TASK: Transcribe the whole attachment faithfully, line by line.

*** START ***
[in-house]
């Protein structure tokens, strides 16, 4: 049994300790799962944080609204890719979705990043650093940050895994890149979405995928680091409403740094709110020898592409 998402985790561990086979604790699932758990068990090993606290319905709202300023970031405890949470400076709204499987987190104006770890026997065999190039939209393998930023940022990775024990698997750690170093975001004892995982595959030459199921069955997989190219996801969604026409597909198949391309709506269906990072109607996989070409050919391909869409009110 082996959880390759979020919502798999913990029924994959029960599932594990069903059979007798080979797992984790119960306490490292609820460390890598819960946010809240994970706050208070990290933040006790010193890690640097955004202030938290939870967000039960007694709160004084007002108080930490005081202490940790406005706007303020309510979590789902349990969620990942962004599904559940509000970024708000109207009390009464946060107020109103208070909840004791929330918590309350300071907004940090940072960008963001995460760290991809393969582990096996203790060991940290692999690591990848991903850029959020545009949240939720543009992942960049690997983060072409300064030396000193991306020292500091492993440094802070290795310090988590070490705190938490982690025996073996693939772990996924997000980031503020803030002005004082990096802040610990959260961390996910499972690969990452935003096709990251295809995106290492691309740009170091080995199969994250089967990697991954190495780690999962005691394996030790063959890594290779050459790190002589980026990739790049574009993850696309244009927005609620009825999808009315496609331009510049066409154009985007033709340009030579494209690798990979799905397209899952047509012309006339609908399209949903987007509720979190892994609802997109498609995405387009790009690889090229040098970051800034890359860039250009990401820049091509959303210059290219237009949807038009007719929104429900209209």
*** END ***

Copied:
[in-house]
């Protein structure tokens, strides 16, 4: 049994300790799962944080609204890719979705990043650093940050895994890149979405995928680091409403740094709110020898592409 998402985790561990086979604790699932758990068990090993606290319905709202300023970031405890949470400076709204499987987190104006770890026997065999190039939209393998930023940022990775024990698997750690170093975001004892995982595959030459199921069955997989190219996801969604026409597909198949391309709506269906990072109607996989070409050919391909869409009110 082996959880390759979020919502798999913990029924994959029960599932594990069903059979007798080979797992984790119960306490490292609820460390890598819960946010809240994970706050208070990290933040006790010193890690640097955004202030938290939870967000039960007694709160004084007002108080930490005081202490940790406005706007303020309510979590789902349990969620990942962004599904559940509000970024708000109207009390009464946060107020109103208070909840004791929330918590309350300071907004940090940072960008963001995460760290991809393969582990096996203790060991940290692999690591990848991903850029959020545009949240939720543009992942960049690997983060072409300064030396000193991306020292500091492993440094802070290795310090988590070490705190938490982690025996073996693939772990996924997000980031503020803030002005004082990096802040610990959260961390996910499972690969990452935003096709990251295809995106290492691309740009170091080995199969994250089967990697991954190495780690999962005691394996030790063959890594290779050459790190002589980026990739790049574009993850696309244009927005609620009825999808009315496609331009510049066409154009985007033709340009030579494209690798990979799905397209899952047509012309006339609908399209949903987007509720979190892994609802997109498609995405387009790009690889090229040098970051800034890359860039250009990401820049091509959303210059290219237009949807038009007719929104429900209209």